Monthly Archives: July 2014

Flutter your creativity

Another Kiwi connection has been having fun with Lakes, log cabins and butterflies!

I sat down with some scraps from my Lakes bundle and sewed a wonky logcabin version of my butterfly pattern. It was unlike any version of the pattern that I had sewn before and I immediately fell in love with it all over again.

Lakes, logcabin and butterfly

In fact, so much fun she’s come up with a fantastic Butterfly Challenge for everybody to participate in.

As I looked at the block, it got me thinking about how much I love playing with established patterns and giving them a new twist. I also love seeing what other people do with my patterns, so I threw the two ideas together and spontaneously decided to run The Butterfly Challenge on my blog in the month of August.


Full details on her Tartanwiki blog. Thanks Juliet

(who said: your awesome fabrics have yet again inspired me!)

and we look forward to featuring the results (whatever material is used!)

 I have recently completed a quilt in Oakshott cottons which did very well at the quilt show in Melbourne – I thought you might like to have a look at it. This quilt has also been juried into the Houston Quilt Show later this year. It was a pleasure quilting the Oakshott fabrics

We’ve got a small detail to show you that highlights the wonderful Trapunto work:

Detail from Sanderson's Apprentice, First in Longarm category at the Melbourne Craft and Quilt Fair 2014
Detail from Sanderson’s Apprentice, First in Longarm category at the Melbourne Craft and Quilt Fair 2014

Sneak preview



All we know now is it is:


a table runner using 4 eighths … very closely quilted -matchstick quilting – a la modern style. It’s designed to use almost all the fabric, cutting two blocks from each piece, and shuffling the colours.

pallets-smallMore will be revealed at the 2014 Festival of Quilts [7–10 August] by Heather Hasthorpe of Without Pins.



Designer Chatt: SusanClaire of Gourmet Quilter, NZ

When we heard that SusanClaire – the fantabulous designer and maker of the Lock Gate quilt – had forsaken her idyll in New Zealand for a few months exploring English waterways and visiting the Quilter’s Haven we grabbed the chance of a chat.

To begin at the beginning:

  • she’s been sewing since she was five years old, but the teddy she embroidered and the doll’s clothes she made have long gone;
  • as part of a travelling family she covered the globe (on holiday from boarding school, which she went to aged eight); but got off the family train in Australia, where she met her husband with whom she emigrated to New Zealand aged 20;
  • she’s been teaching sewing and quilting for 30 years and lives over the shop/studio/classroom south of Wellington, where she still runs classes on demand;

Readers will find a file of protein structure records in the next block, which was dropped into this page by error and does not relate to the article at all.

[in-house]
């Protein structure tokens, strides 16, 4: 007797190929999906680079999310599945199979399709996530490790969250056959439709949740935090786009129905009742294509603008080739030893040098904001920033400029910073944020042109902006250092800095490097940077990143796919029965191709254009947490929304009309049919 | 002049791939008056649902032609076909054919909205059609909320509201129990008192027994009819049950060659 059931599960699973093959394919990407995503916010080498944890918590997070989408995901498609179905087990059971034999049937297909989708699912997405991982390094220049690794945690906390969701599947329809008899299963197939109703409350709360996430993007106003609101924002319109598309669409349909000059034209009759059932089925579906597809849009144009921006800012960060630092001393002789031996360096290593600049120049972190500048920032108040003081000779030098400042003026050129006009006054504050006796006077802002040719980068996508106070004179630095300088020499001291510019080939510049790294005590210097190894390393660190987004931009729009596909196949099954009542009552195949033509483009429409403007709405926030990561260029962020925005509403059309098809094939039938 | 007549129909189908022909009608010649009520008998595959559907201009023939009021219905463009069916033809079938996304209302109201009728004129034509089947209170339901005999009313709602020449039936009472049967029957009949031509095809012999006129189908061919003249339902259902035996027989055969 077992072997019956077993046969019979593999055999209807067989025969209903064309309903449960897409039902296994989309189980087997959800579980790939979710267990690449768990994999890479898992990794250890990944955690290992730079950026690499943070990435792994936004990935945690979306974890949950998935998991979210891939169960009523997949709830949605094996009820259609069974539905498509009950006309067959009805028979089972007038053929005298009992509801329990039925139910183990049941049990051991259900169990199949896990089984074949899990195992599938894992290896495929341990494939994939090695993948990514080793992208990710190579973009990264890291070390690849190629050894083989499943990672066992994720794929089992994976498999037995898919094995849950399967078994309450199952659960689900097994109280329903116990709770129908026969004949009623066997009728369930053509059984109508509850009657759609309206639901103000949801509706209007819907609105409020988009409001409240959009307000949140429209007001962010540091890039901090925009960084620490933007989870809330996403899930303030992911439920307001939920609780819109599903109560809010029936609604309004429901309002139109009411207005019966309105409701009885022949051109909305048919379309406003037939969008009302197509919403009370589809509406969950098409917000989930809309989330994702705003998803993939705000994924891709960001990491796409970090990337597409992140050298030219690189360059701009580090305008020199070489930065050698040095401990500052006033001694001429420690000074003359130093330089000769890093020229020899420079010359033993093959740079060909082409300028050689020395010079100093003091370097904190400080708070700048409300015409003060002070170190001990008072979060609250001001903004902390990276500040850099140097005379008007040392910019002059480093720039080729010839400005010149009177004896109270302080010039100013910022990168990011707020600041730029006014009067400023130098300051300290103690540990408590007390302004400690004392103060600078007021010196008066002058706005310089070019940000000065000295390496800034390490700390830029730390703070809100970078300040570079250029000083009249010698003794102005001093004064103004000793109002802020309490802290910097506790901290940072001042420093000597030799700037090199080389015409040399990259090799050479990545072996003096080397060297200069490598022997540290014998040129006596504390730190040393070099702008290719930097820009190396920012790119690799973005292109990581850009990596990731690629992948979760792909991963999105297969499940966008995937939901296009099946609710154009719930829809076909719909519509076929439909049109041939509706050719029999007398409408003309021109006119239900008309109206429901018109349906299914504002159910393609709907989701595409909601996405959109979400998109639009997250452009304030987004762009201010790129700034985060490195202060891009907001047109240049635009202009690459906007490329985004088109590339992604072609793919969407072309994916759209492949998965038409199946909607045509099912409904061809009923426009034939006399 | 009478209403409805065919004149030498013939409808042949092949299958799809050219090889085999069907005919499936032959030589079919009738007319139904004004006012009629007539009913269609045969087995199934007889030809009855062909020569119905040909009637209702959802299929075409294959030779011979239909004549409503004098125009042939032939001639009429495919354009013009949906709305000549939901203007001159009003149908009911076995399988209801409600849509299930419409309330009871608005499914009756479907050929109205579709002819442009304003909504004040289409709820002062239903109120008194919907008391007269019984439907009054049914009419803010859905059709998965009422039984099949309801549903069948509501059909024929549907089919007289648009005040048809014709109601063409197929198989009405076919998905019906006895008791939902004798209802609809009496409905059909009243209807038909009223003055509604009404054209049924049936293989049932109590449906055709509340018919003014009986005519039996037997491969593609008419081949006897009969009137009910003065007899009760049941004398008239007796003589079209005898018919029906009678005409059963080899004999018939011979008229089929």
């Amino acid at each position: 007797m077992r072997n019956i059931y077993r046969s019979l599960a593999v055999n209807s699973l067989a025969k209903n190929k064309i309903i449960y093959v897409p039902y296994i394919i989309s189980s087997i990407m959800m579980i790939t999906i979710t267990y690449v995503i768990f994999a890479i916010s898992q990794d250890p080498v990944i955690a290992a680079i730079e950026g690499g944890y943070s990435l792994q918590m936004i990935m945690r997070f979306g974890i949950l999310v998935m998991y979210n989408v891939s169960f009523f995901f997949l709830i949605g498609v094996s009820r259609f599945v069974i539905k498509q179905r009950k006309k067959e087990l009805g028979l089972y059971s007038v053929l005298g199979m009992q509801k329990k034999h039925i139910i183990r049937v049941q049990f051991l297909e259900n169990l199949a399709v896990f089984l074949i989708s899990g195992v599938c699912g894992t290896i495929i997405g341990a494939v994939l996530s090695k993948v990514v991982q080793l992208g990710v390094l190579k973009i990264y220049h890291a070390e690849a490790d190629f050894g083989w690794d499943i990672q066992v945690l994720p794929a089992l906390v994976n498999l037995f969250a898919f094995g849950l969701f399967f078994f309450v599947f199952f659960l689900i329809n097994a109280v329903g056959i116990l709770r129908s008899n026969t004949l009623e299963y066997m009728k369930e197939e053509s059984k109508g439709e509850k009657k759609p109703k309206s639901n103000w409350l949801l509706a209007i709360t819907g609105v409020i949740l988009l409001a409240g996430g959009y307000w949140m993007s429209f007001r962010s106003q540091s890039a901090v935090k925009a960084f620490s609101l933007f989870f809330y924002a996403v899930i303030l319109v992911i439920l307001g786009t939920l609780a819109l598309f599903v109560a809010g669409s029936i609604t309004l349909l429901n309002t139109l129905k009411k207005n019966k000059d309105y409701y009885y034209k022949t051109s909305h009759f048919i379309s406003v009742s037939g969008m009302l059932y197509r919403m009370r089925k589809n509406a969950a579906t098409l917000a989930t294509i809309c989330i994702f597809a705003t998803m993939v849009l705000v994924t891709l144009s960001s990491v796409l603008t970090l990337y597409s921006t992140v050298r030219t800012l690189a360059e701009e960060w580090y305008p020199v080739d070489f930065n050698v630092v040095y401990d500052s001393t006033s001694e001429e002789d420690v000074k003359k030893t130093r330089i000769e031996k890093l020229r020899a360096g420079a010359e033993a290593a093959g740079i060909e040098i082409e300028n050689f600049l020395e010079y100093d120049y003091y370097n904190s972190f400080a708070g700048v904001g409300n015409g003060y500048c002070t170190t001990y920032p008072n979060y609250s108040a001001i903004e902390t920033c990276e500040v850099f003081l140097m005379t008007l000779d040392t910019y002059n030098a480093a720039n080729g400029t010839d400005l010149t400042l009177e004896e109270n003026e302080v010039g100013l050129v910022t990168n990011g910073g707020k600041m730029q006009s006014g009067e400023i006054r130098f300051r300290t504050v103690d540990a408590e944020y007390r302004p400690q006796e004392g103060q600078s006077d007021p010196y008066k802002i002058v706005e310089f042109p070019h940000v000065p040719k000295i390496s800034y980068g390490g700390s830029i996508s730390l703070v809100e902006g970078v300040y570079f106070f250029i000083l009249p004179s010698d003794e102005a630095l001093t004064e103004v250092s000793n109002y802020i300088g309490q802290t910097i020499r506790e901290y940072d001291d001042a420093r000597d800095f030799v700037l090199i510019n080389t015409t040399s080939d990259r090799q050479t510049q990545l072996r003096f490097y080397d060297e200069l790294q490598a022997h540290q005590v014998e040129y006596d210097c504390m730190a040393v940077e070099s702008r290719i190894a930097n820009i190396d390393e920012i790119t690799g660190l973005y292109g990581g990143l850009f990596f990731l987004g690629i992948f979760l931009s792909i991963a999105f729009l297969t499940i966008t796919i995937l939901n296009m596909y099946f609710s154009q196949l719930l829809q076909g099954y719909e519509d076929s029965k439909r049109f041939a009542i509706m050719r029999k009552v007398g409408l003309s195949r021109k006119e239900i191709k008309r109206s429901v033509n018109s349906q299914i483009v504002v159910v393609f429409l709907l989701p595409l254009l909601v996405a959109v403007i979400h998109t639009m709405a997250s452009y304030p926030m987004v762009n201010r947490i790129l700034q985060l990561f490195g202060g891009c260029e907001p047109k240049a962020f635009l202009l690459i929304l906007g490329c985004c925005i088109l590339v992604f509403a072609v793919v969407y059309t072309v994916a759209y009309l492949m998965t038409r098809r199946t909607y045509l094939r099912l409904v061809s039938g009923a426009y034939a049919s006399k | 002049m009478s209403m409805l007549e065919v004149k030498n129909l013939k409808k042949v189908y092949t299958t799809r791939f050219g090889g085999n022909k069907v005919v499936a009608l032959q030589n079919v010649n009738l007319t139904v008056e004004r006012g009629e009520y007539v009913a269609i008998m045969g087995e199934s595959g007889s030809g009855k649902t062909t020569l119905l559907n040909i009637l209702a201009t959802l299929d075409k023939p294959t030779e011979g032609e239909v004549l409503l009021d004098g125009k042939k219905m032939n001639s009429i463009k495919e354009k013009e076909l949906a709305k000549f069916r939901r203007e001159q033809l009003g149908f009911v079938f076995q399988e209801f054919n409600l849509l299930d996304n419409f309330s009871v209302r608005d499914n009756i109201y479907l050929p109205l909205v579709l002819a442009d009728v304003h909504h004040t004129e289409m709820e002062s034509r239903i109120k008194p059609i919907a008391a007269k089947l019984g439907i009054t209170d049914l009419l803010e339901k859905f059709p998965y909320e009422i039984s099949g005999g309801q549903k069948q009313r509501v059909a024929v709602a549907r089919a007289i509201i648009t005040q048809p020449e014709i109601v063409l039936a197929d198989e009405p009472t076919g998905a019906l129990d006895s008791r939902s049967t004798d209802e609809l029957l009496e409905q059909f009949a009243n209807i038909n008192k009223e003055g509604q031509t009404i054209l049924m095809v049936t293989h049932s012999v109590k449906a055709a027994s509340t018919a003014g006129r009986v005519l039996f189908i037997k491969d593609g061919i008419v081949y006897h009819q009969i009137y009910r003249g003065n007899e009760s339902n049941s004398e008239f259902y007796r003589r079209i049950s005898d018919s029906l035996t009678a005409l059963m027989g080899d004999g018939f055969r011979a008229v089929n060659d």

• her small shop offers fabrics and patterns (and has been online for patterns some years now, so don’t despair that she’s not actually there).
GourmetQuilter SusanClaire on the roof of her barge in Paddington Basin
GourmetQuilter SusanClaire on the roof of her barge in Paddington Basin

Inspirational bits:

  • have machine will travel; SusanClaire uses a Bernina 550QE on a SewEzi sewing table (see picture, looks like a giant quilt hung up behind her), and she obviously wouldn’t be without it [anybody out there travelled further with their machine?];
  • she loves to use a whole variety of new fabrics, no old bits in her stash then; and isn’t it great when passion and business come together?
  • a notebook with square paper accompanies her everywhere and she is forever scribbling and doodling – especially when she wakes up at midnight and wants to do something;
  • she’s also a great fan of  Electric Quilt software when it comes to designing.

Why is SusanClaire the Gourmet Quilter? Because her chosen craft is:

Fat free, sugar free, cholesterol free and full of fibre.

A summer herringbone top

Lizzie Lenard has just become a fan of the new Calluna Herringbone (“it gives a very smart look to a garment”). Her aim was to make best use of a metre to make an adult’s garment, and she had just the tiniest amount of the Harebell material left over.

“It has been a great pleasure sewing with it. It was because I knew the cotton would hang well in gathers that I made a point of testing it with pleats.  Top marks, it holds a beautiful crease.”

2014-07birthday tops 022

Read all about the process in detail on her vintage sewing website and see more chat about the top, and vintage sewing more generally, on the fascinating We Sew Retro blog.